Questions and Answers
QAs part of a judicial separation, I am taking over the mortgage on our house which now becomes mine. I have always paid this anyway, and without a problem, but the bank is now insisting on charging me an extra 0.5pc interest. It's the same loan, paid by the same person. Are they allowed do this?
The bank is charging you for the extra risk attached in having just one income earner as opposed to two, on the mortgage now.
And as it is effectively a new contract in their eyes, they are attempting to treat it as a separate entity from your previous mortgage arrangement but it does seem really unfair to you, I'm sure.
Karl Deeter, of Irish Mortgage Brokers, says this is an example of banking opportunism.
"Contact your bank and ask to engage with the 'transfer and release' department, but bear in mind that many staff may not even know such a department exists!
"My thinking is that if you were on the mortgage originally and got a legal separation, you might be able to 'release' your husband from the deed and transfer it to you, which would require no new loan being written or changed, and hence, no alteration to the interest rate for that reason."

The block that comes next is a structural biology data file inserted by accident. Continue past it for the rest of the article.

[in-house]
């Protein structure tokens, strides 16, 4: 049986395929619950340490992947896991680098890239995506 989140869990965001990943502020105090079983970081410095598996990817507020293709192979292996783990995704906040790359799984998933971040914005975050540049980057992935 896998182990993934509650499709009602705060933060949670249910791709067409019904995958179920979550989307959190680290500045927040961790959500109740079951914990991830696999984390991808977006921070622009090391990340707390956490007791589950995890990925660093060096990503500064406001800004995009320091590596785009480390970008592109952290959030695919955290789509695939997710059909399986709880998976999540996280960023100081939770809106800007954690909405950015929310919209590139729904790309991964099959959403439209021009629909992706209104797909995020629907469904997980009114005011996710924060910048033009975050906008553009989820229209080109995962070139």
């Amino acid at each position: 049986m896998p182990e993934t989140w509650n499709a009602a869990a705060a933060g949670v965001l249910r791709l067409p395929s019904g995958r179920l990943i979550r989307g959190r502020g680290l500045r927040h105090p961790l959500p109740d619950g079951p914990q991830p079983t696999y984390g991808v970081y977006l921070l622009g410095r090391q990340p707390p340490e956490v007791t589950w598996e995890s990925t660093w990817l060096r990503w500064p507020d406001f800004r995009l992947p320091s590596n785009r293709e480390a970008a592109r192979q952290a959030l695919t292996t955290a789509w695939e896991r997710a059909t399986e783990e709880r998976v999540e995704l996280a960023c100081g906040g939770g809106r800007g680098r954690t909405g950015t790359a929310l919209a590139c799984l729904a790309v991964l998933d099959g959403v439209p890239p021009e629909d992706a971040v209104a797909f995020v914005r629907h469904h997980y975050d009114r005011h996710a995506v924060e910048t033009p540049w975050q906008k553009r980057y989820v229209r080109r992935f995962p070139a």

It's worth the call in any event or perhaps ask your solicitor to intervene on your behalf.
QI had been in arrears for around four months. Initially, I tried to do a deal with the bank and they put me on interest only for three months, but I still can't afford the repayments. They are refusing to listen to any other option and I am tempted to avail of the new insolvency regime. Would I lose my house?
Tom Murray is Personal Insolvency Practitioner (PIP) with Friel Stafford and explains the process.
"When you contact a PIP, s/he will get an in-depth understanding of your personal circumstances and explain the options open to you.
"These depend on the type of debts, the profile of creditors, whether they are subject to a "fitness and probity" regime, the timing of any expected inheritances, pension entitlements, age and income levels.
"Key to this will be whether you have sufficient income to meet the minimum reasonable standards of income.
"If the bank is your only creditor, it is unlikely to participate in an arrangement, so direct negotiation will be necessary and may include a split mortgage, debt equity swap or if the circumstances warrant it – bankruptcy.
"Personal Insolvency Arrange-ments deal with debt secured on the family home.In order to qualify you must be working with the bank to identify a workable solution through MARP process. I would advise you to appeal the latest decision with the bank.
"If unsuccessful, make an appointment with a PIP to see if the new regime can offer a solution."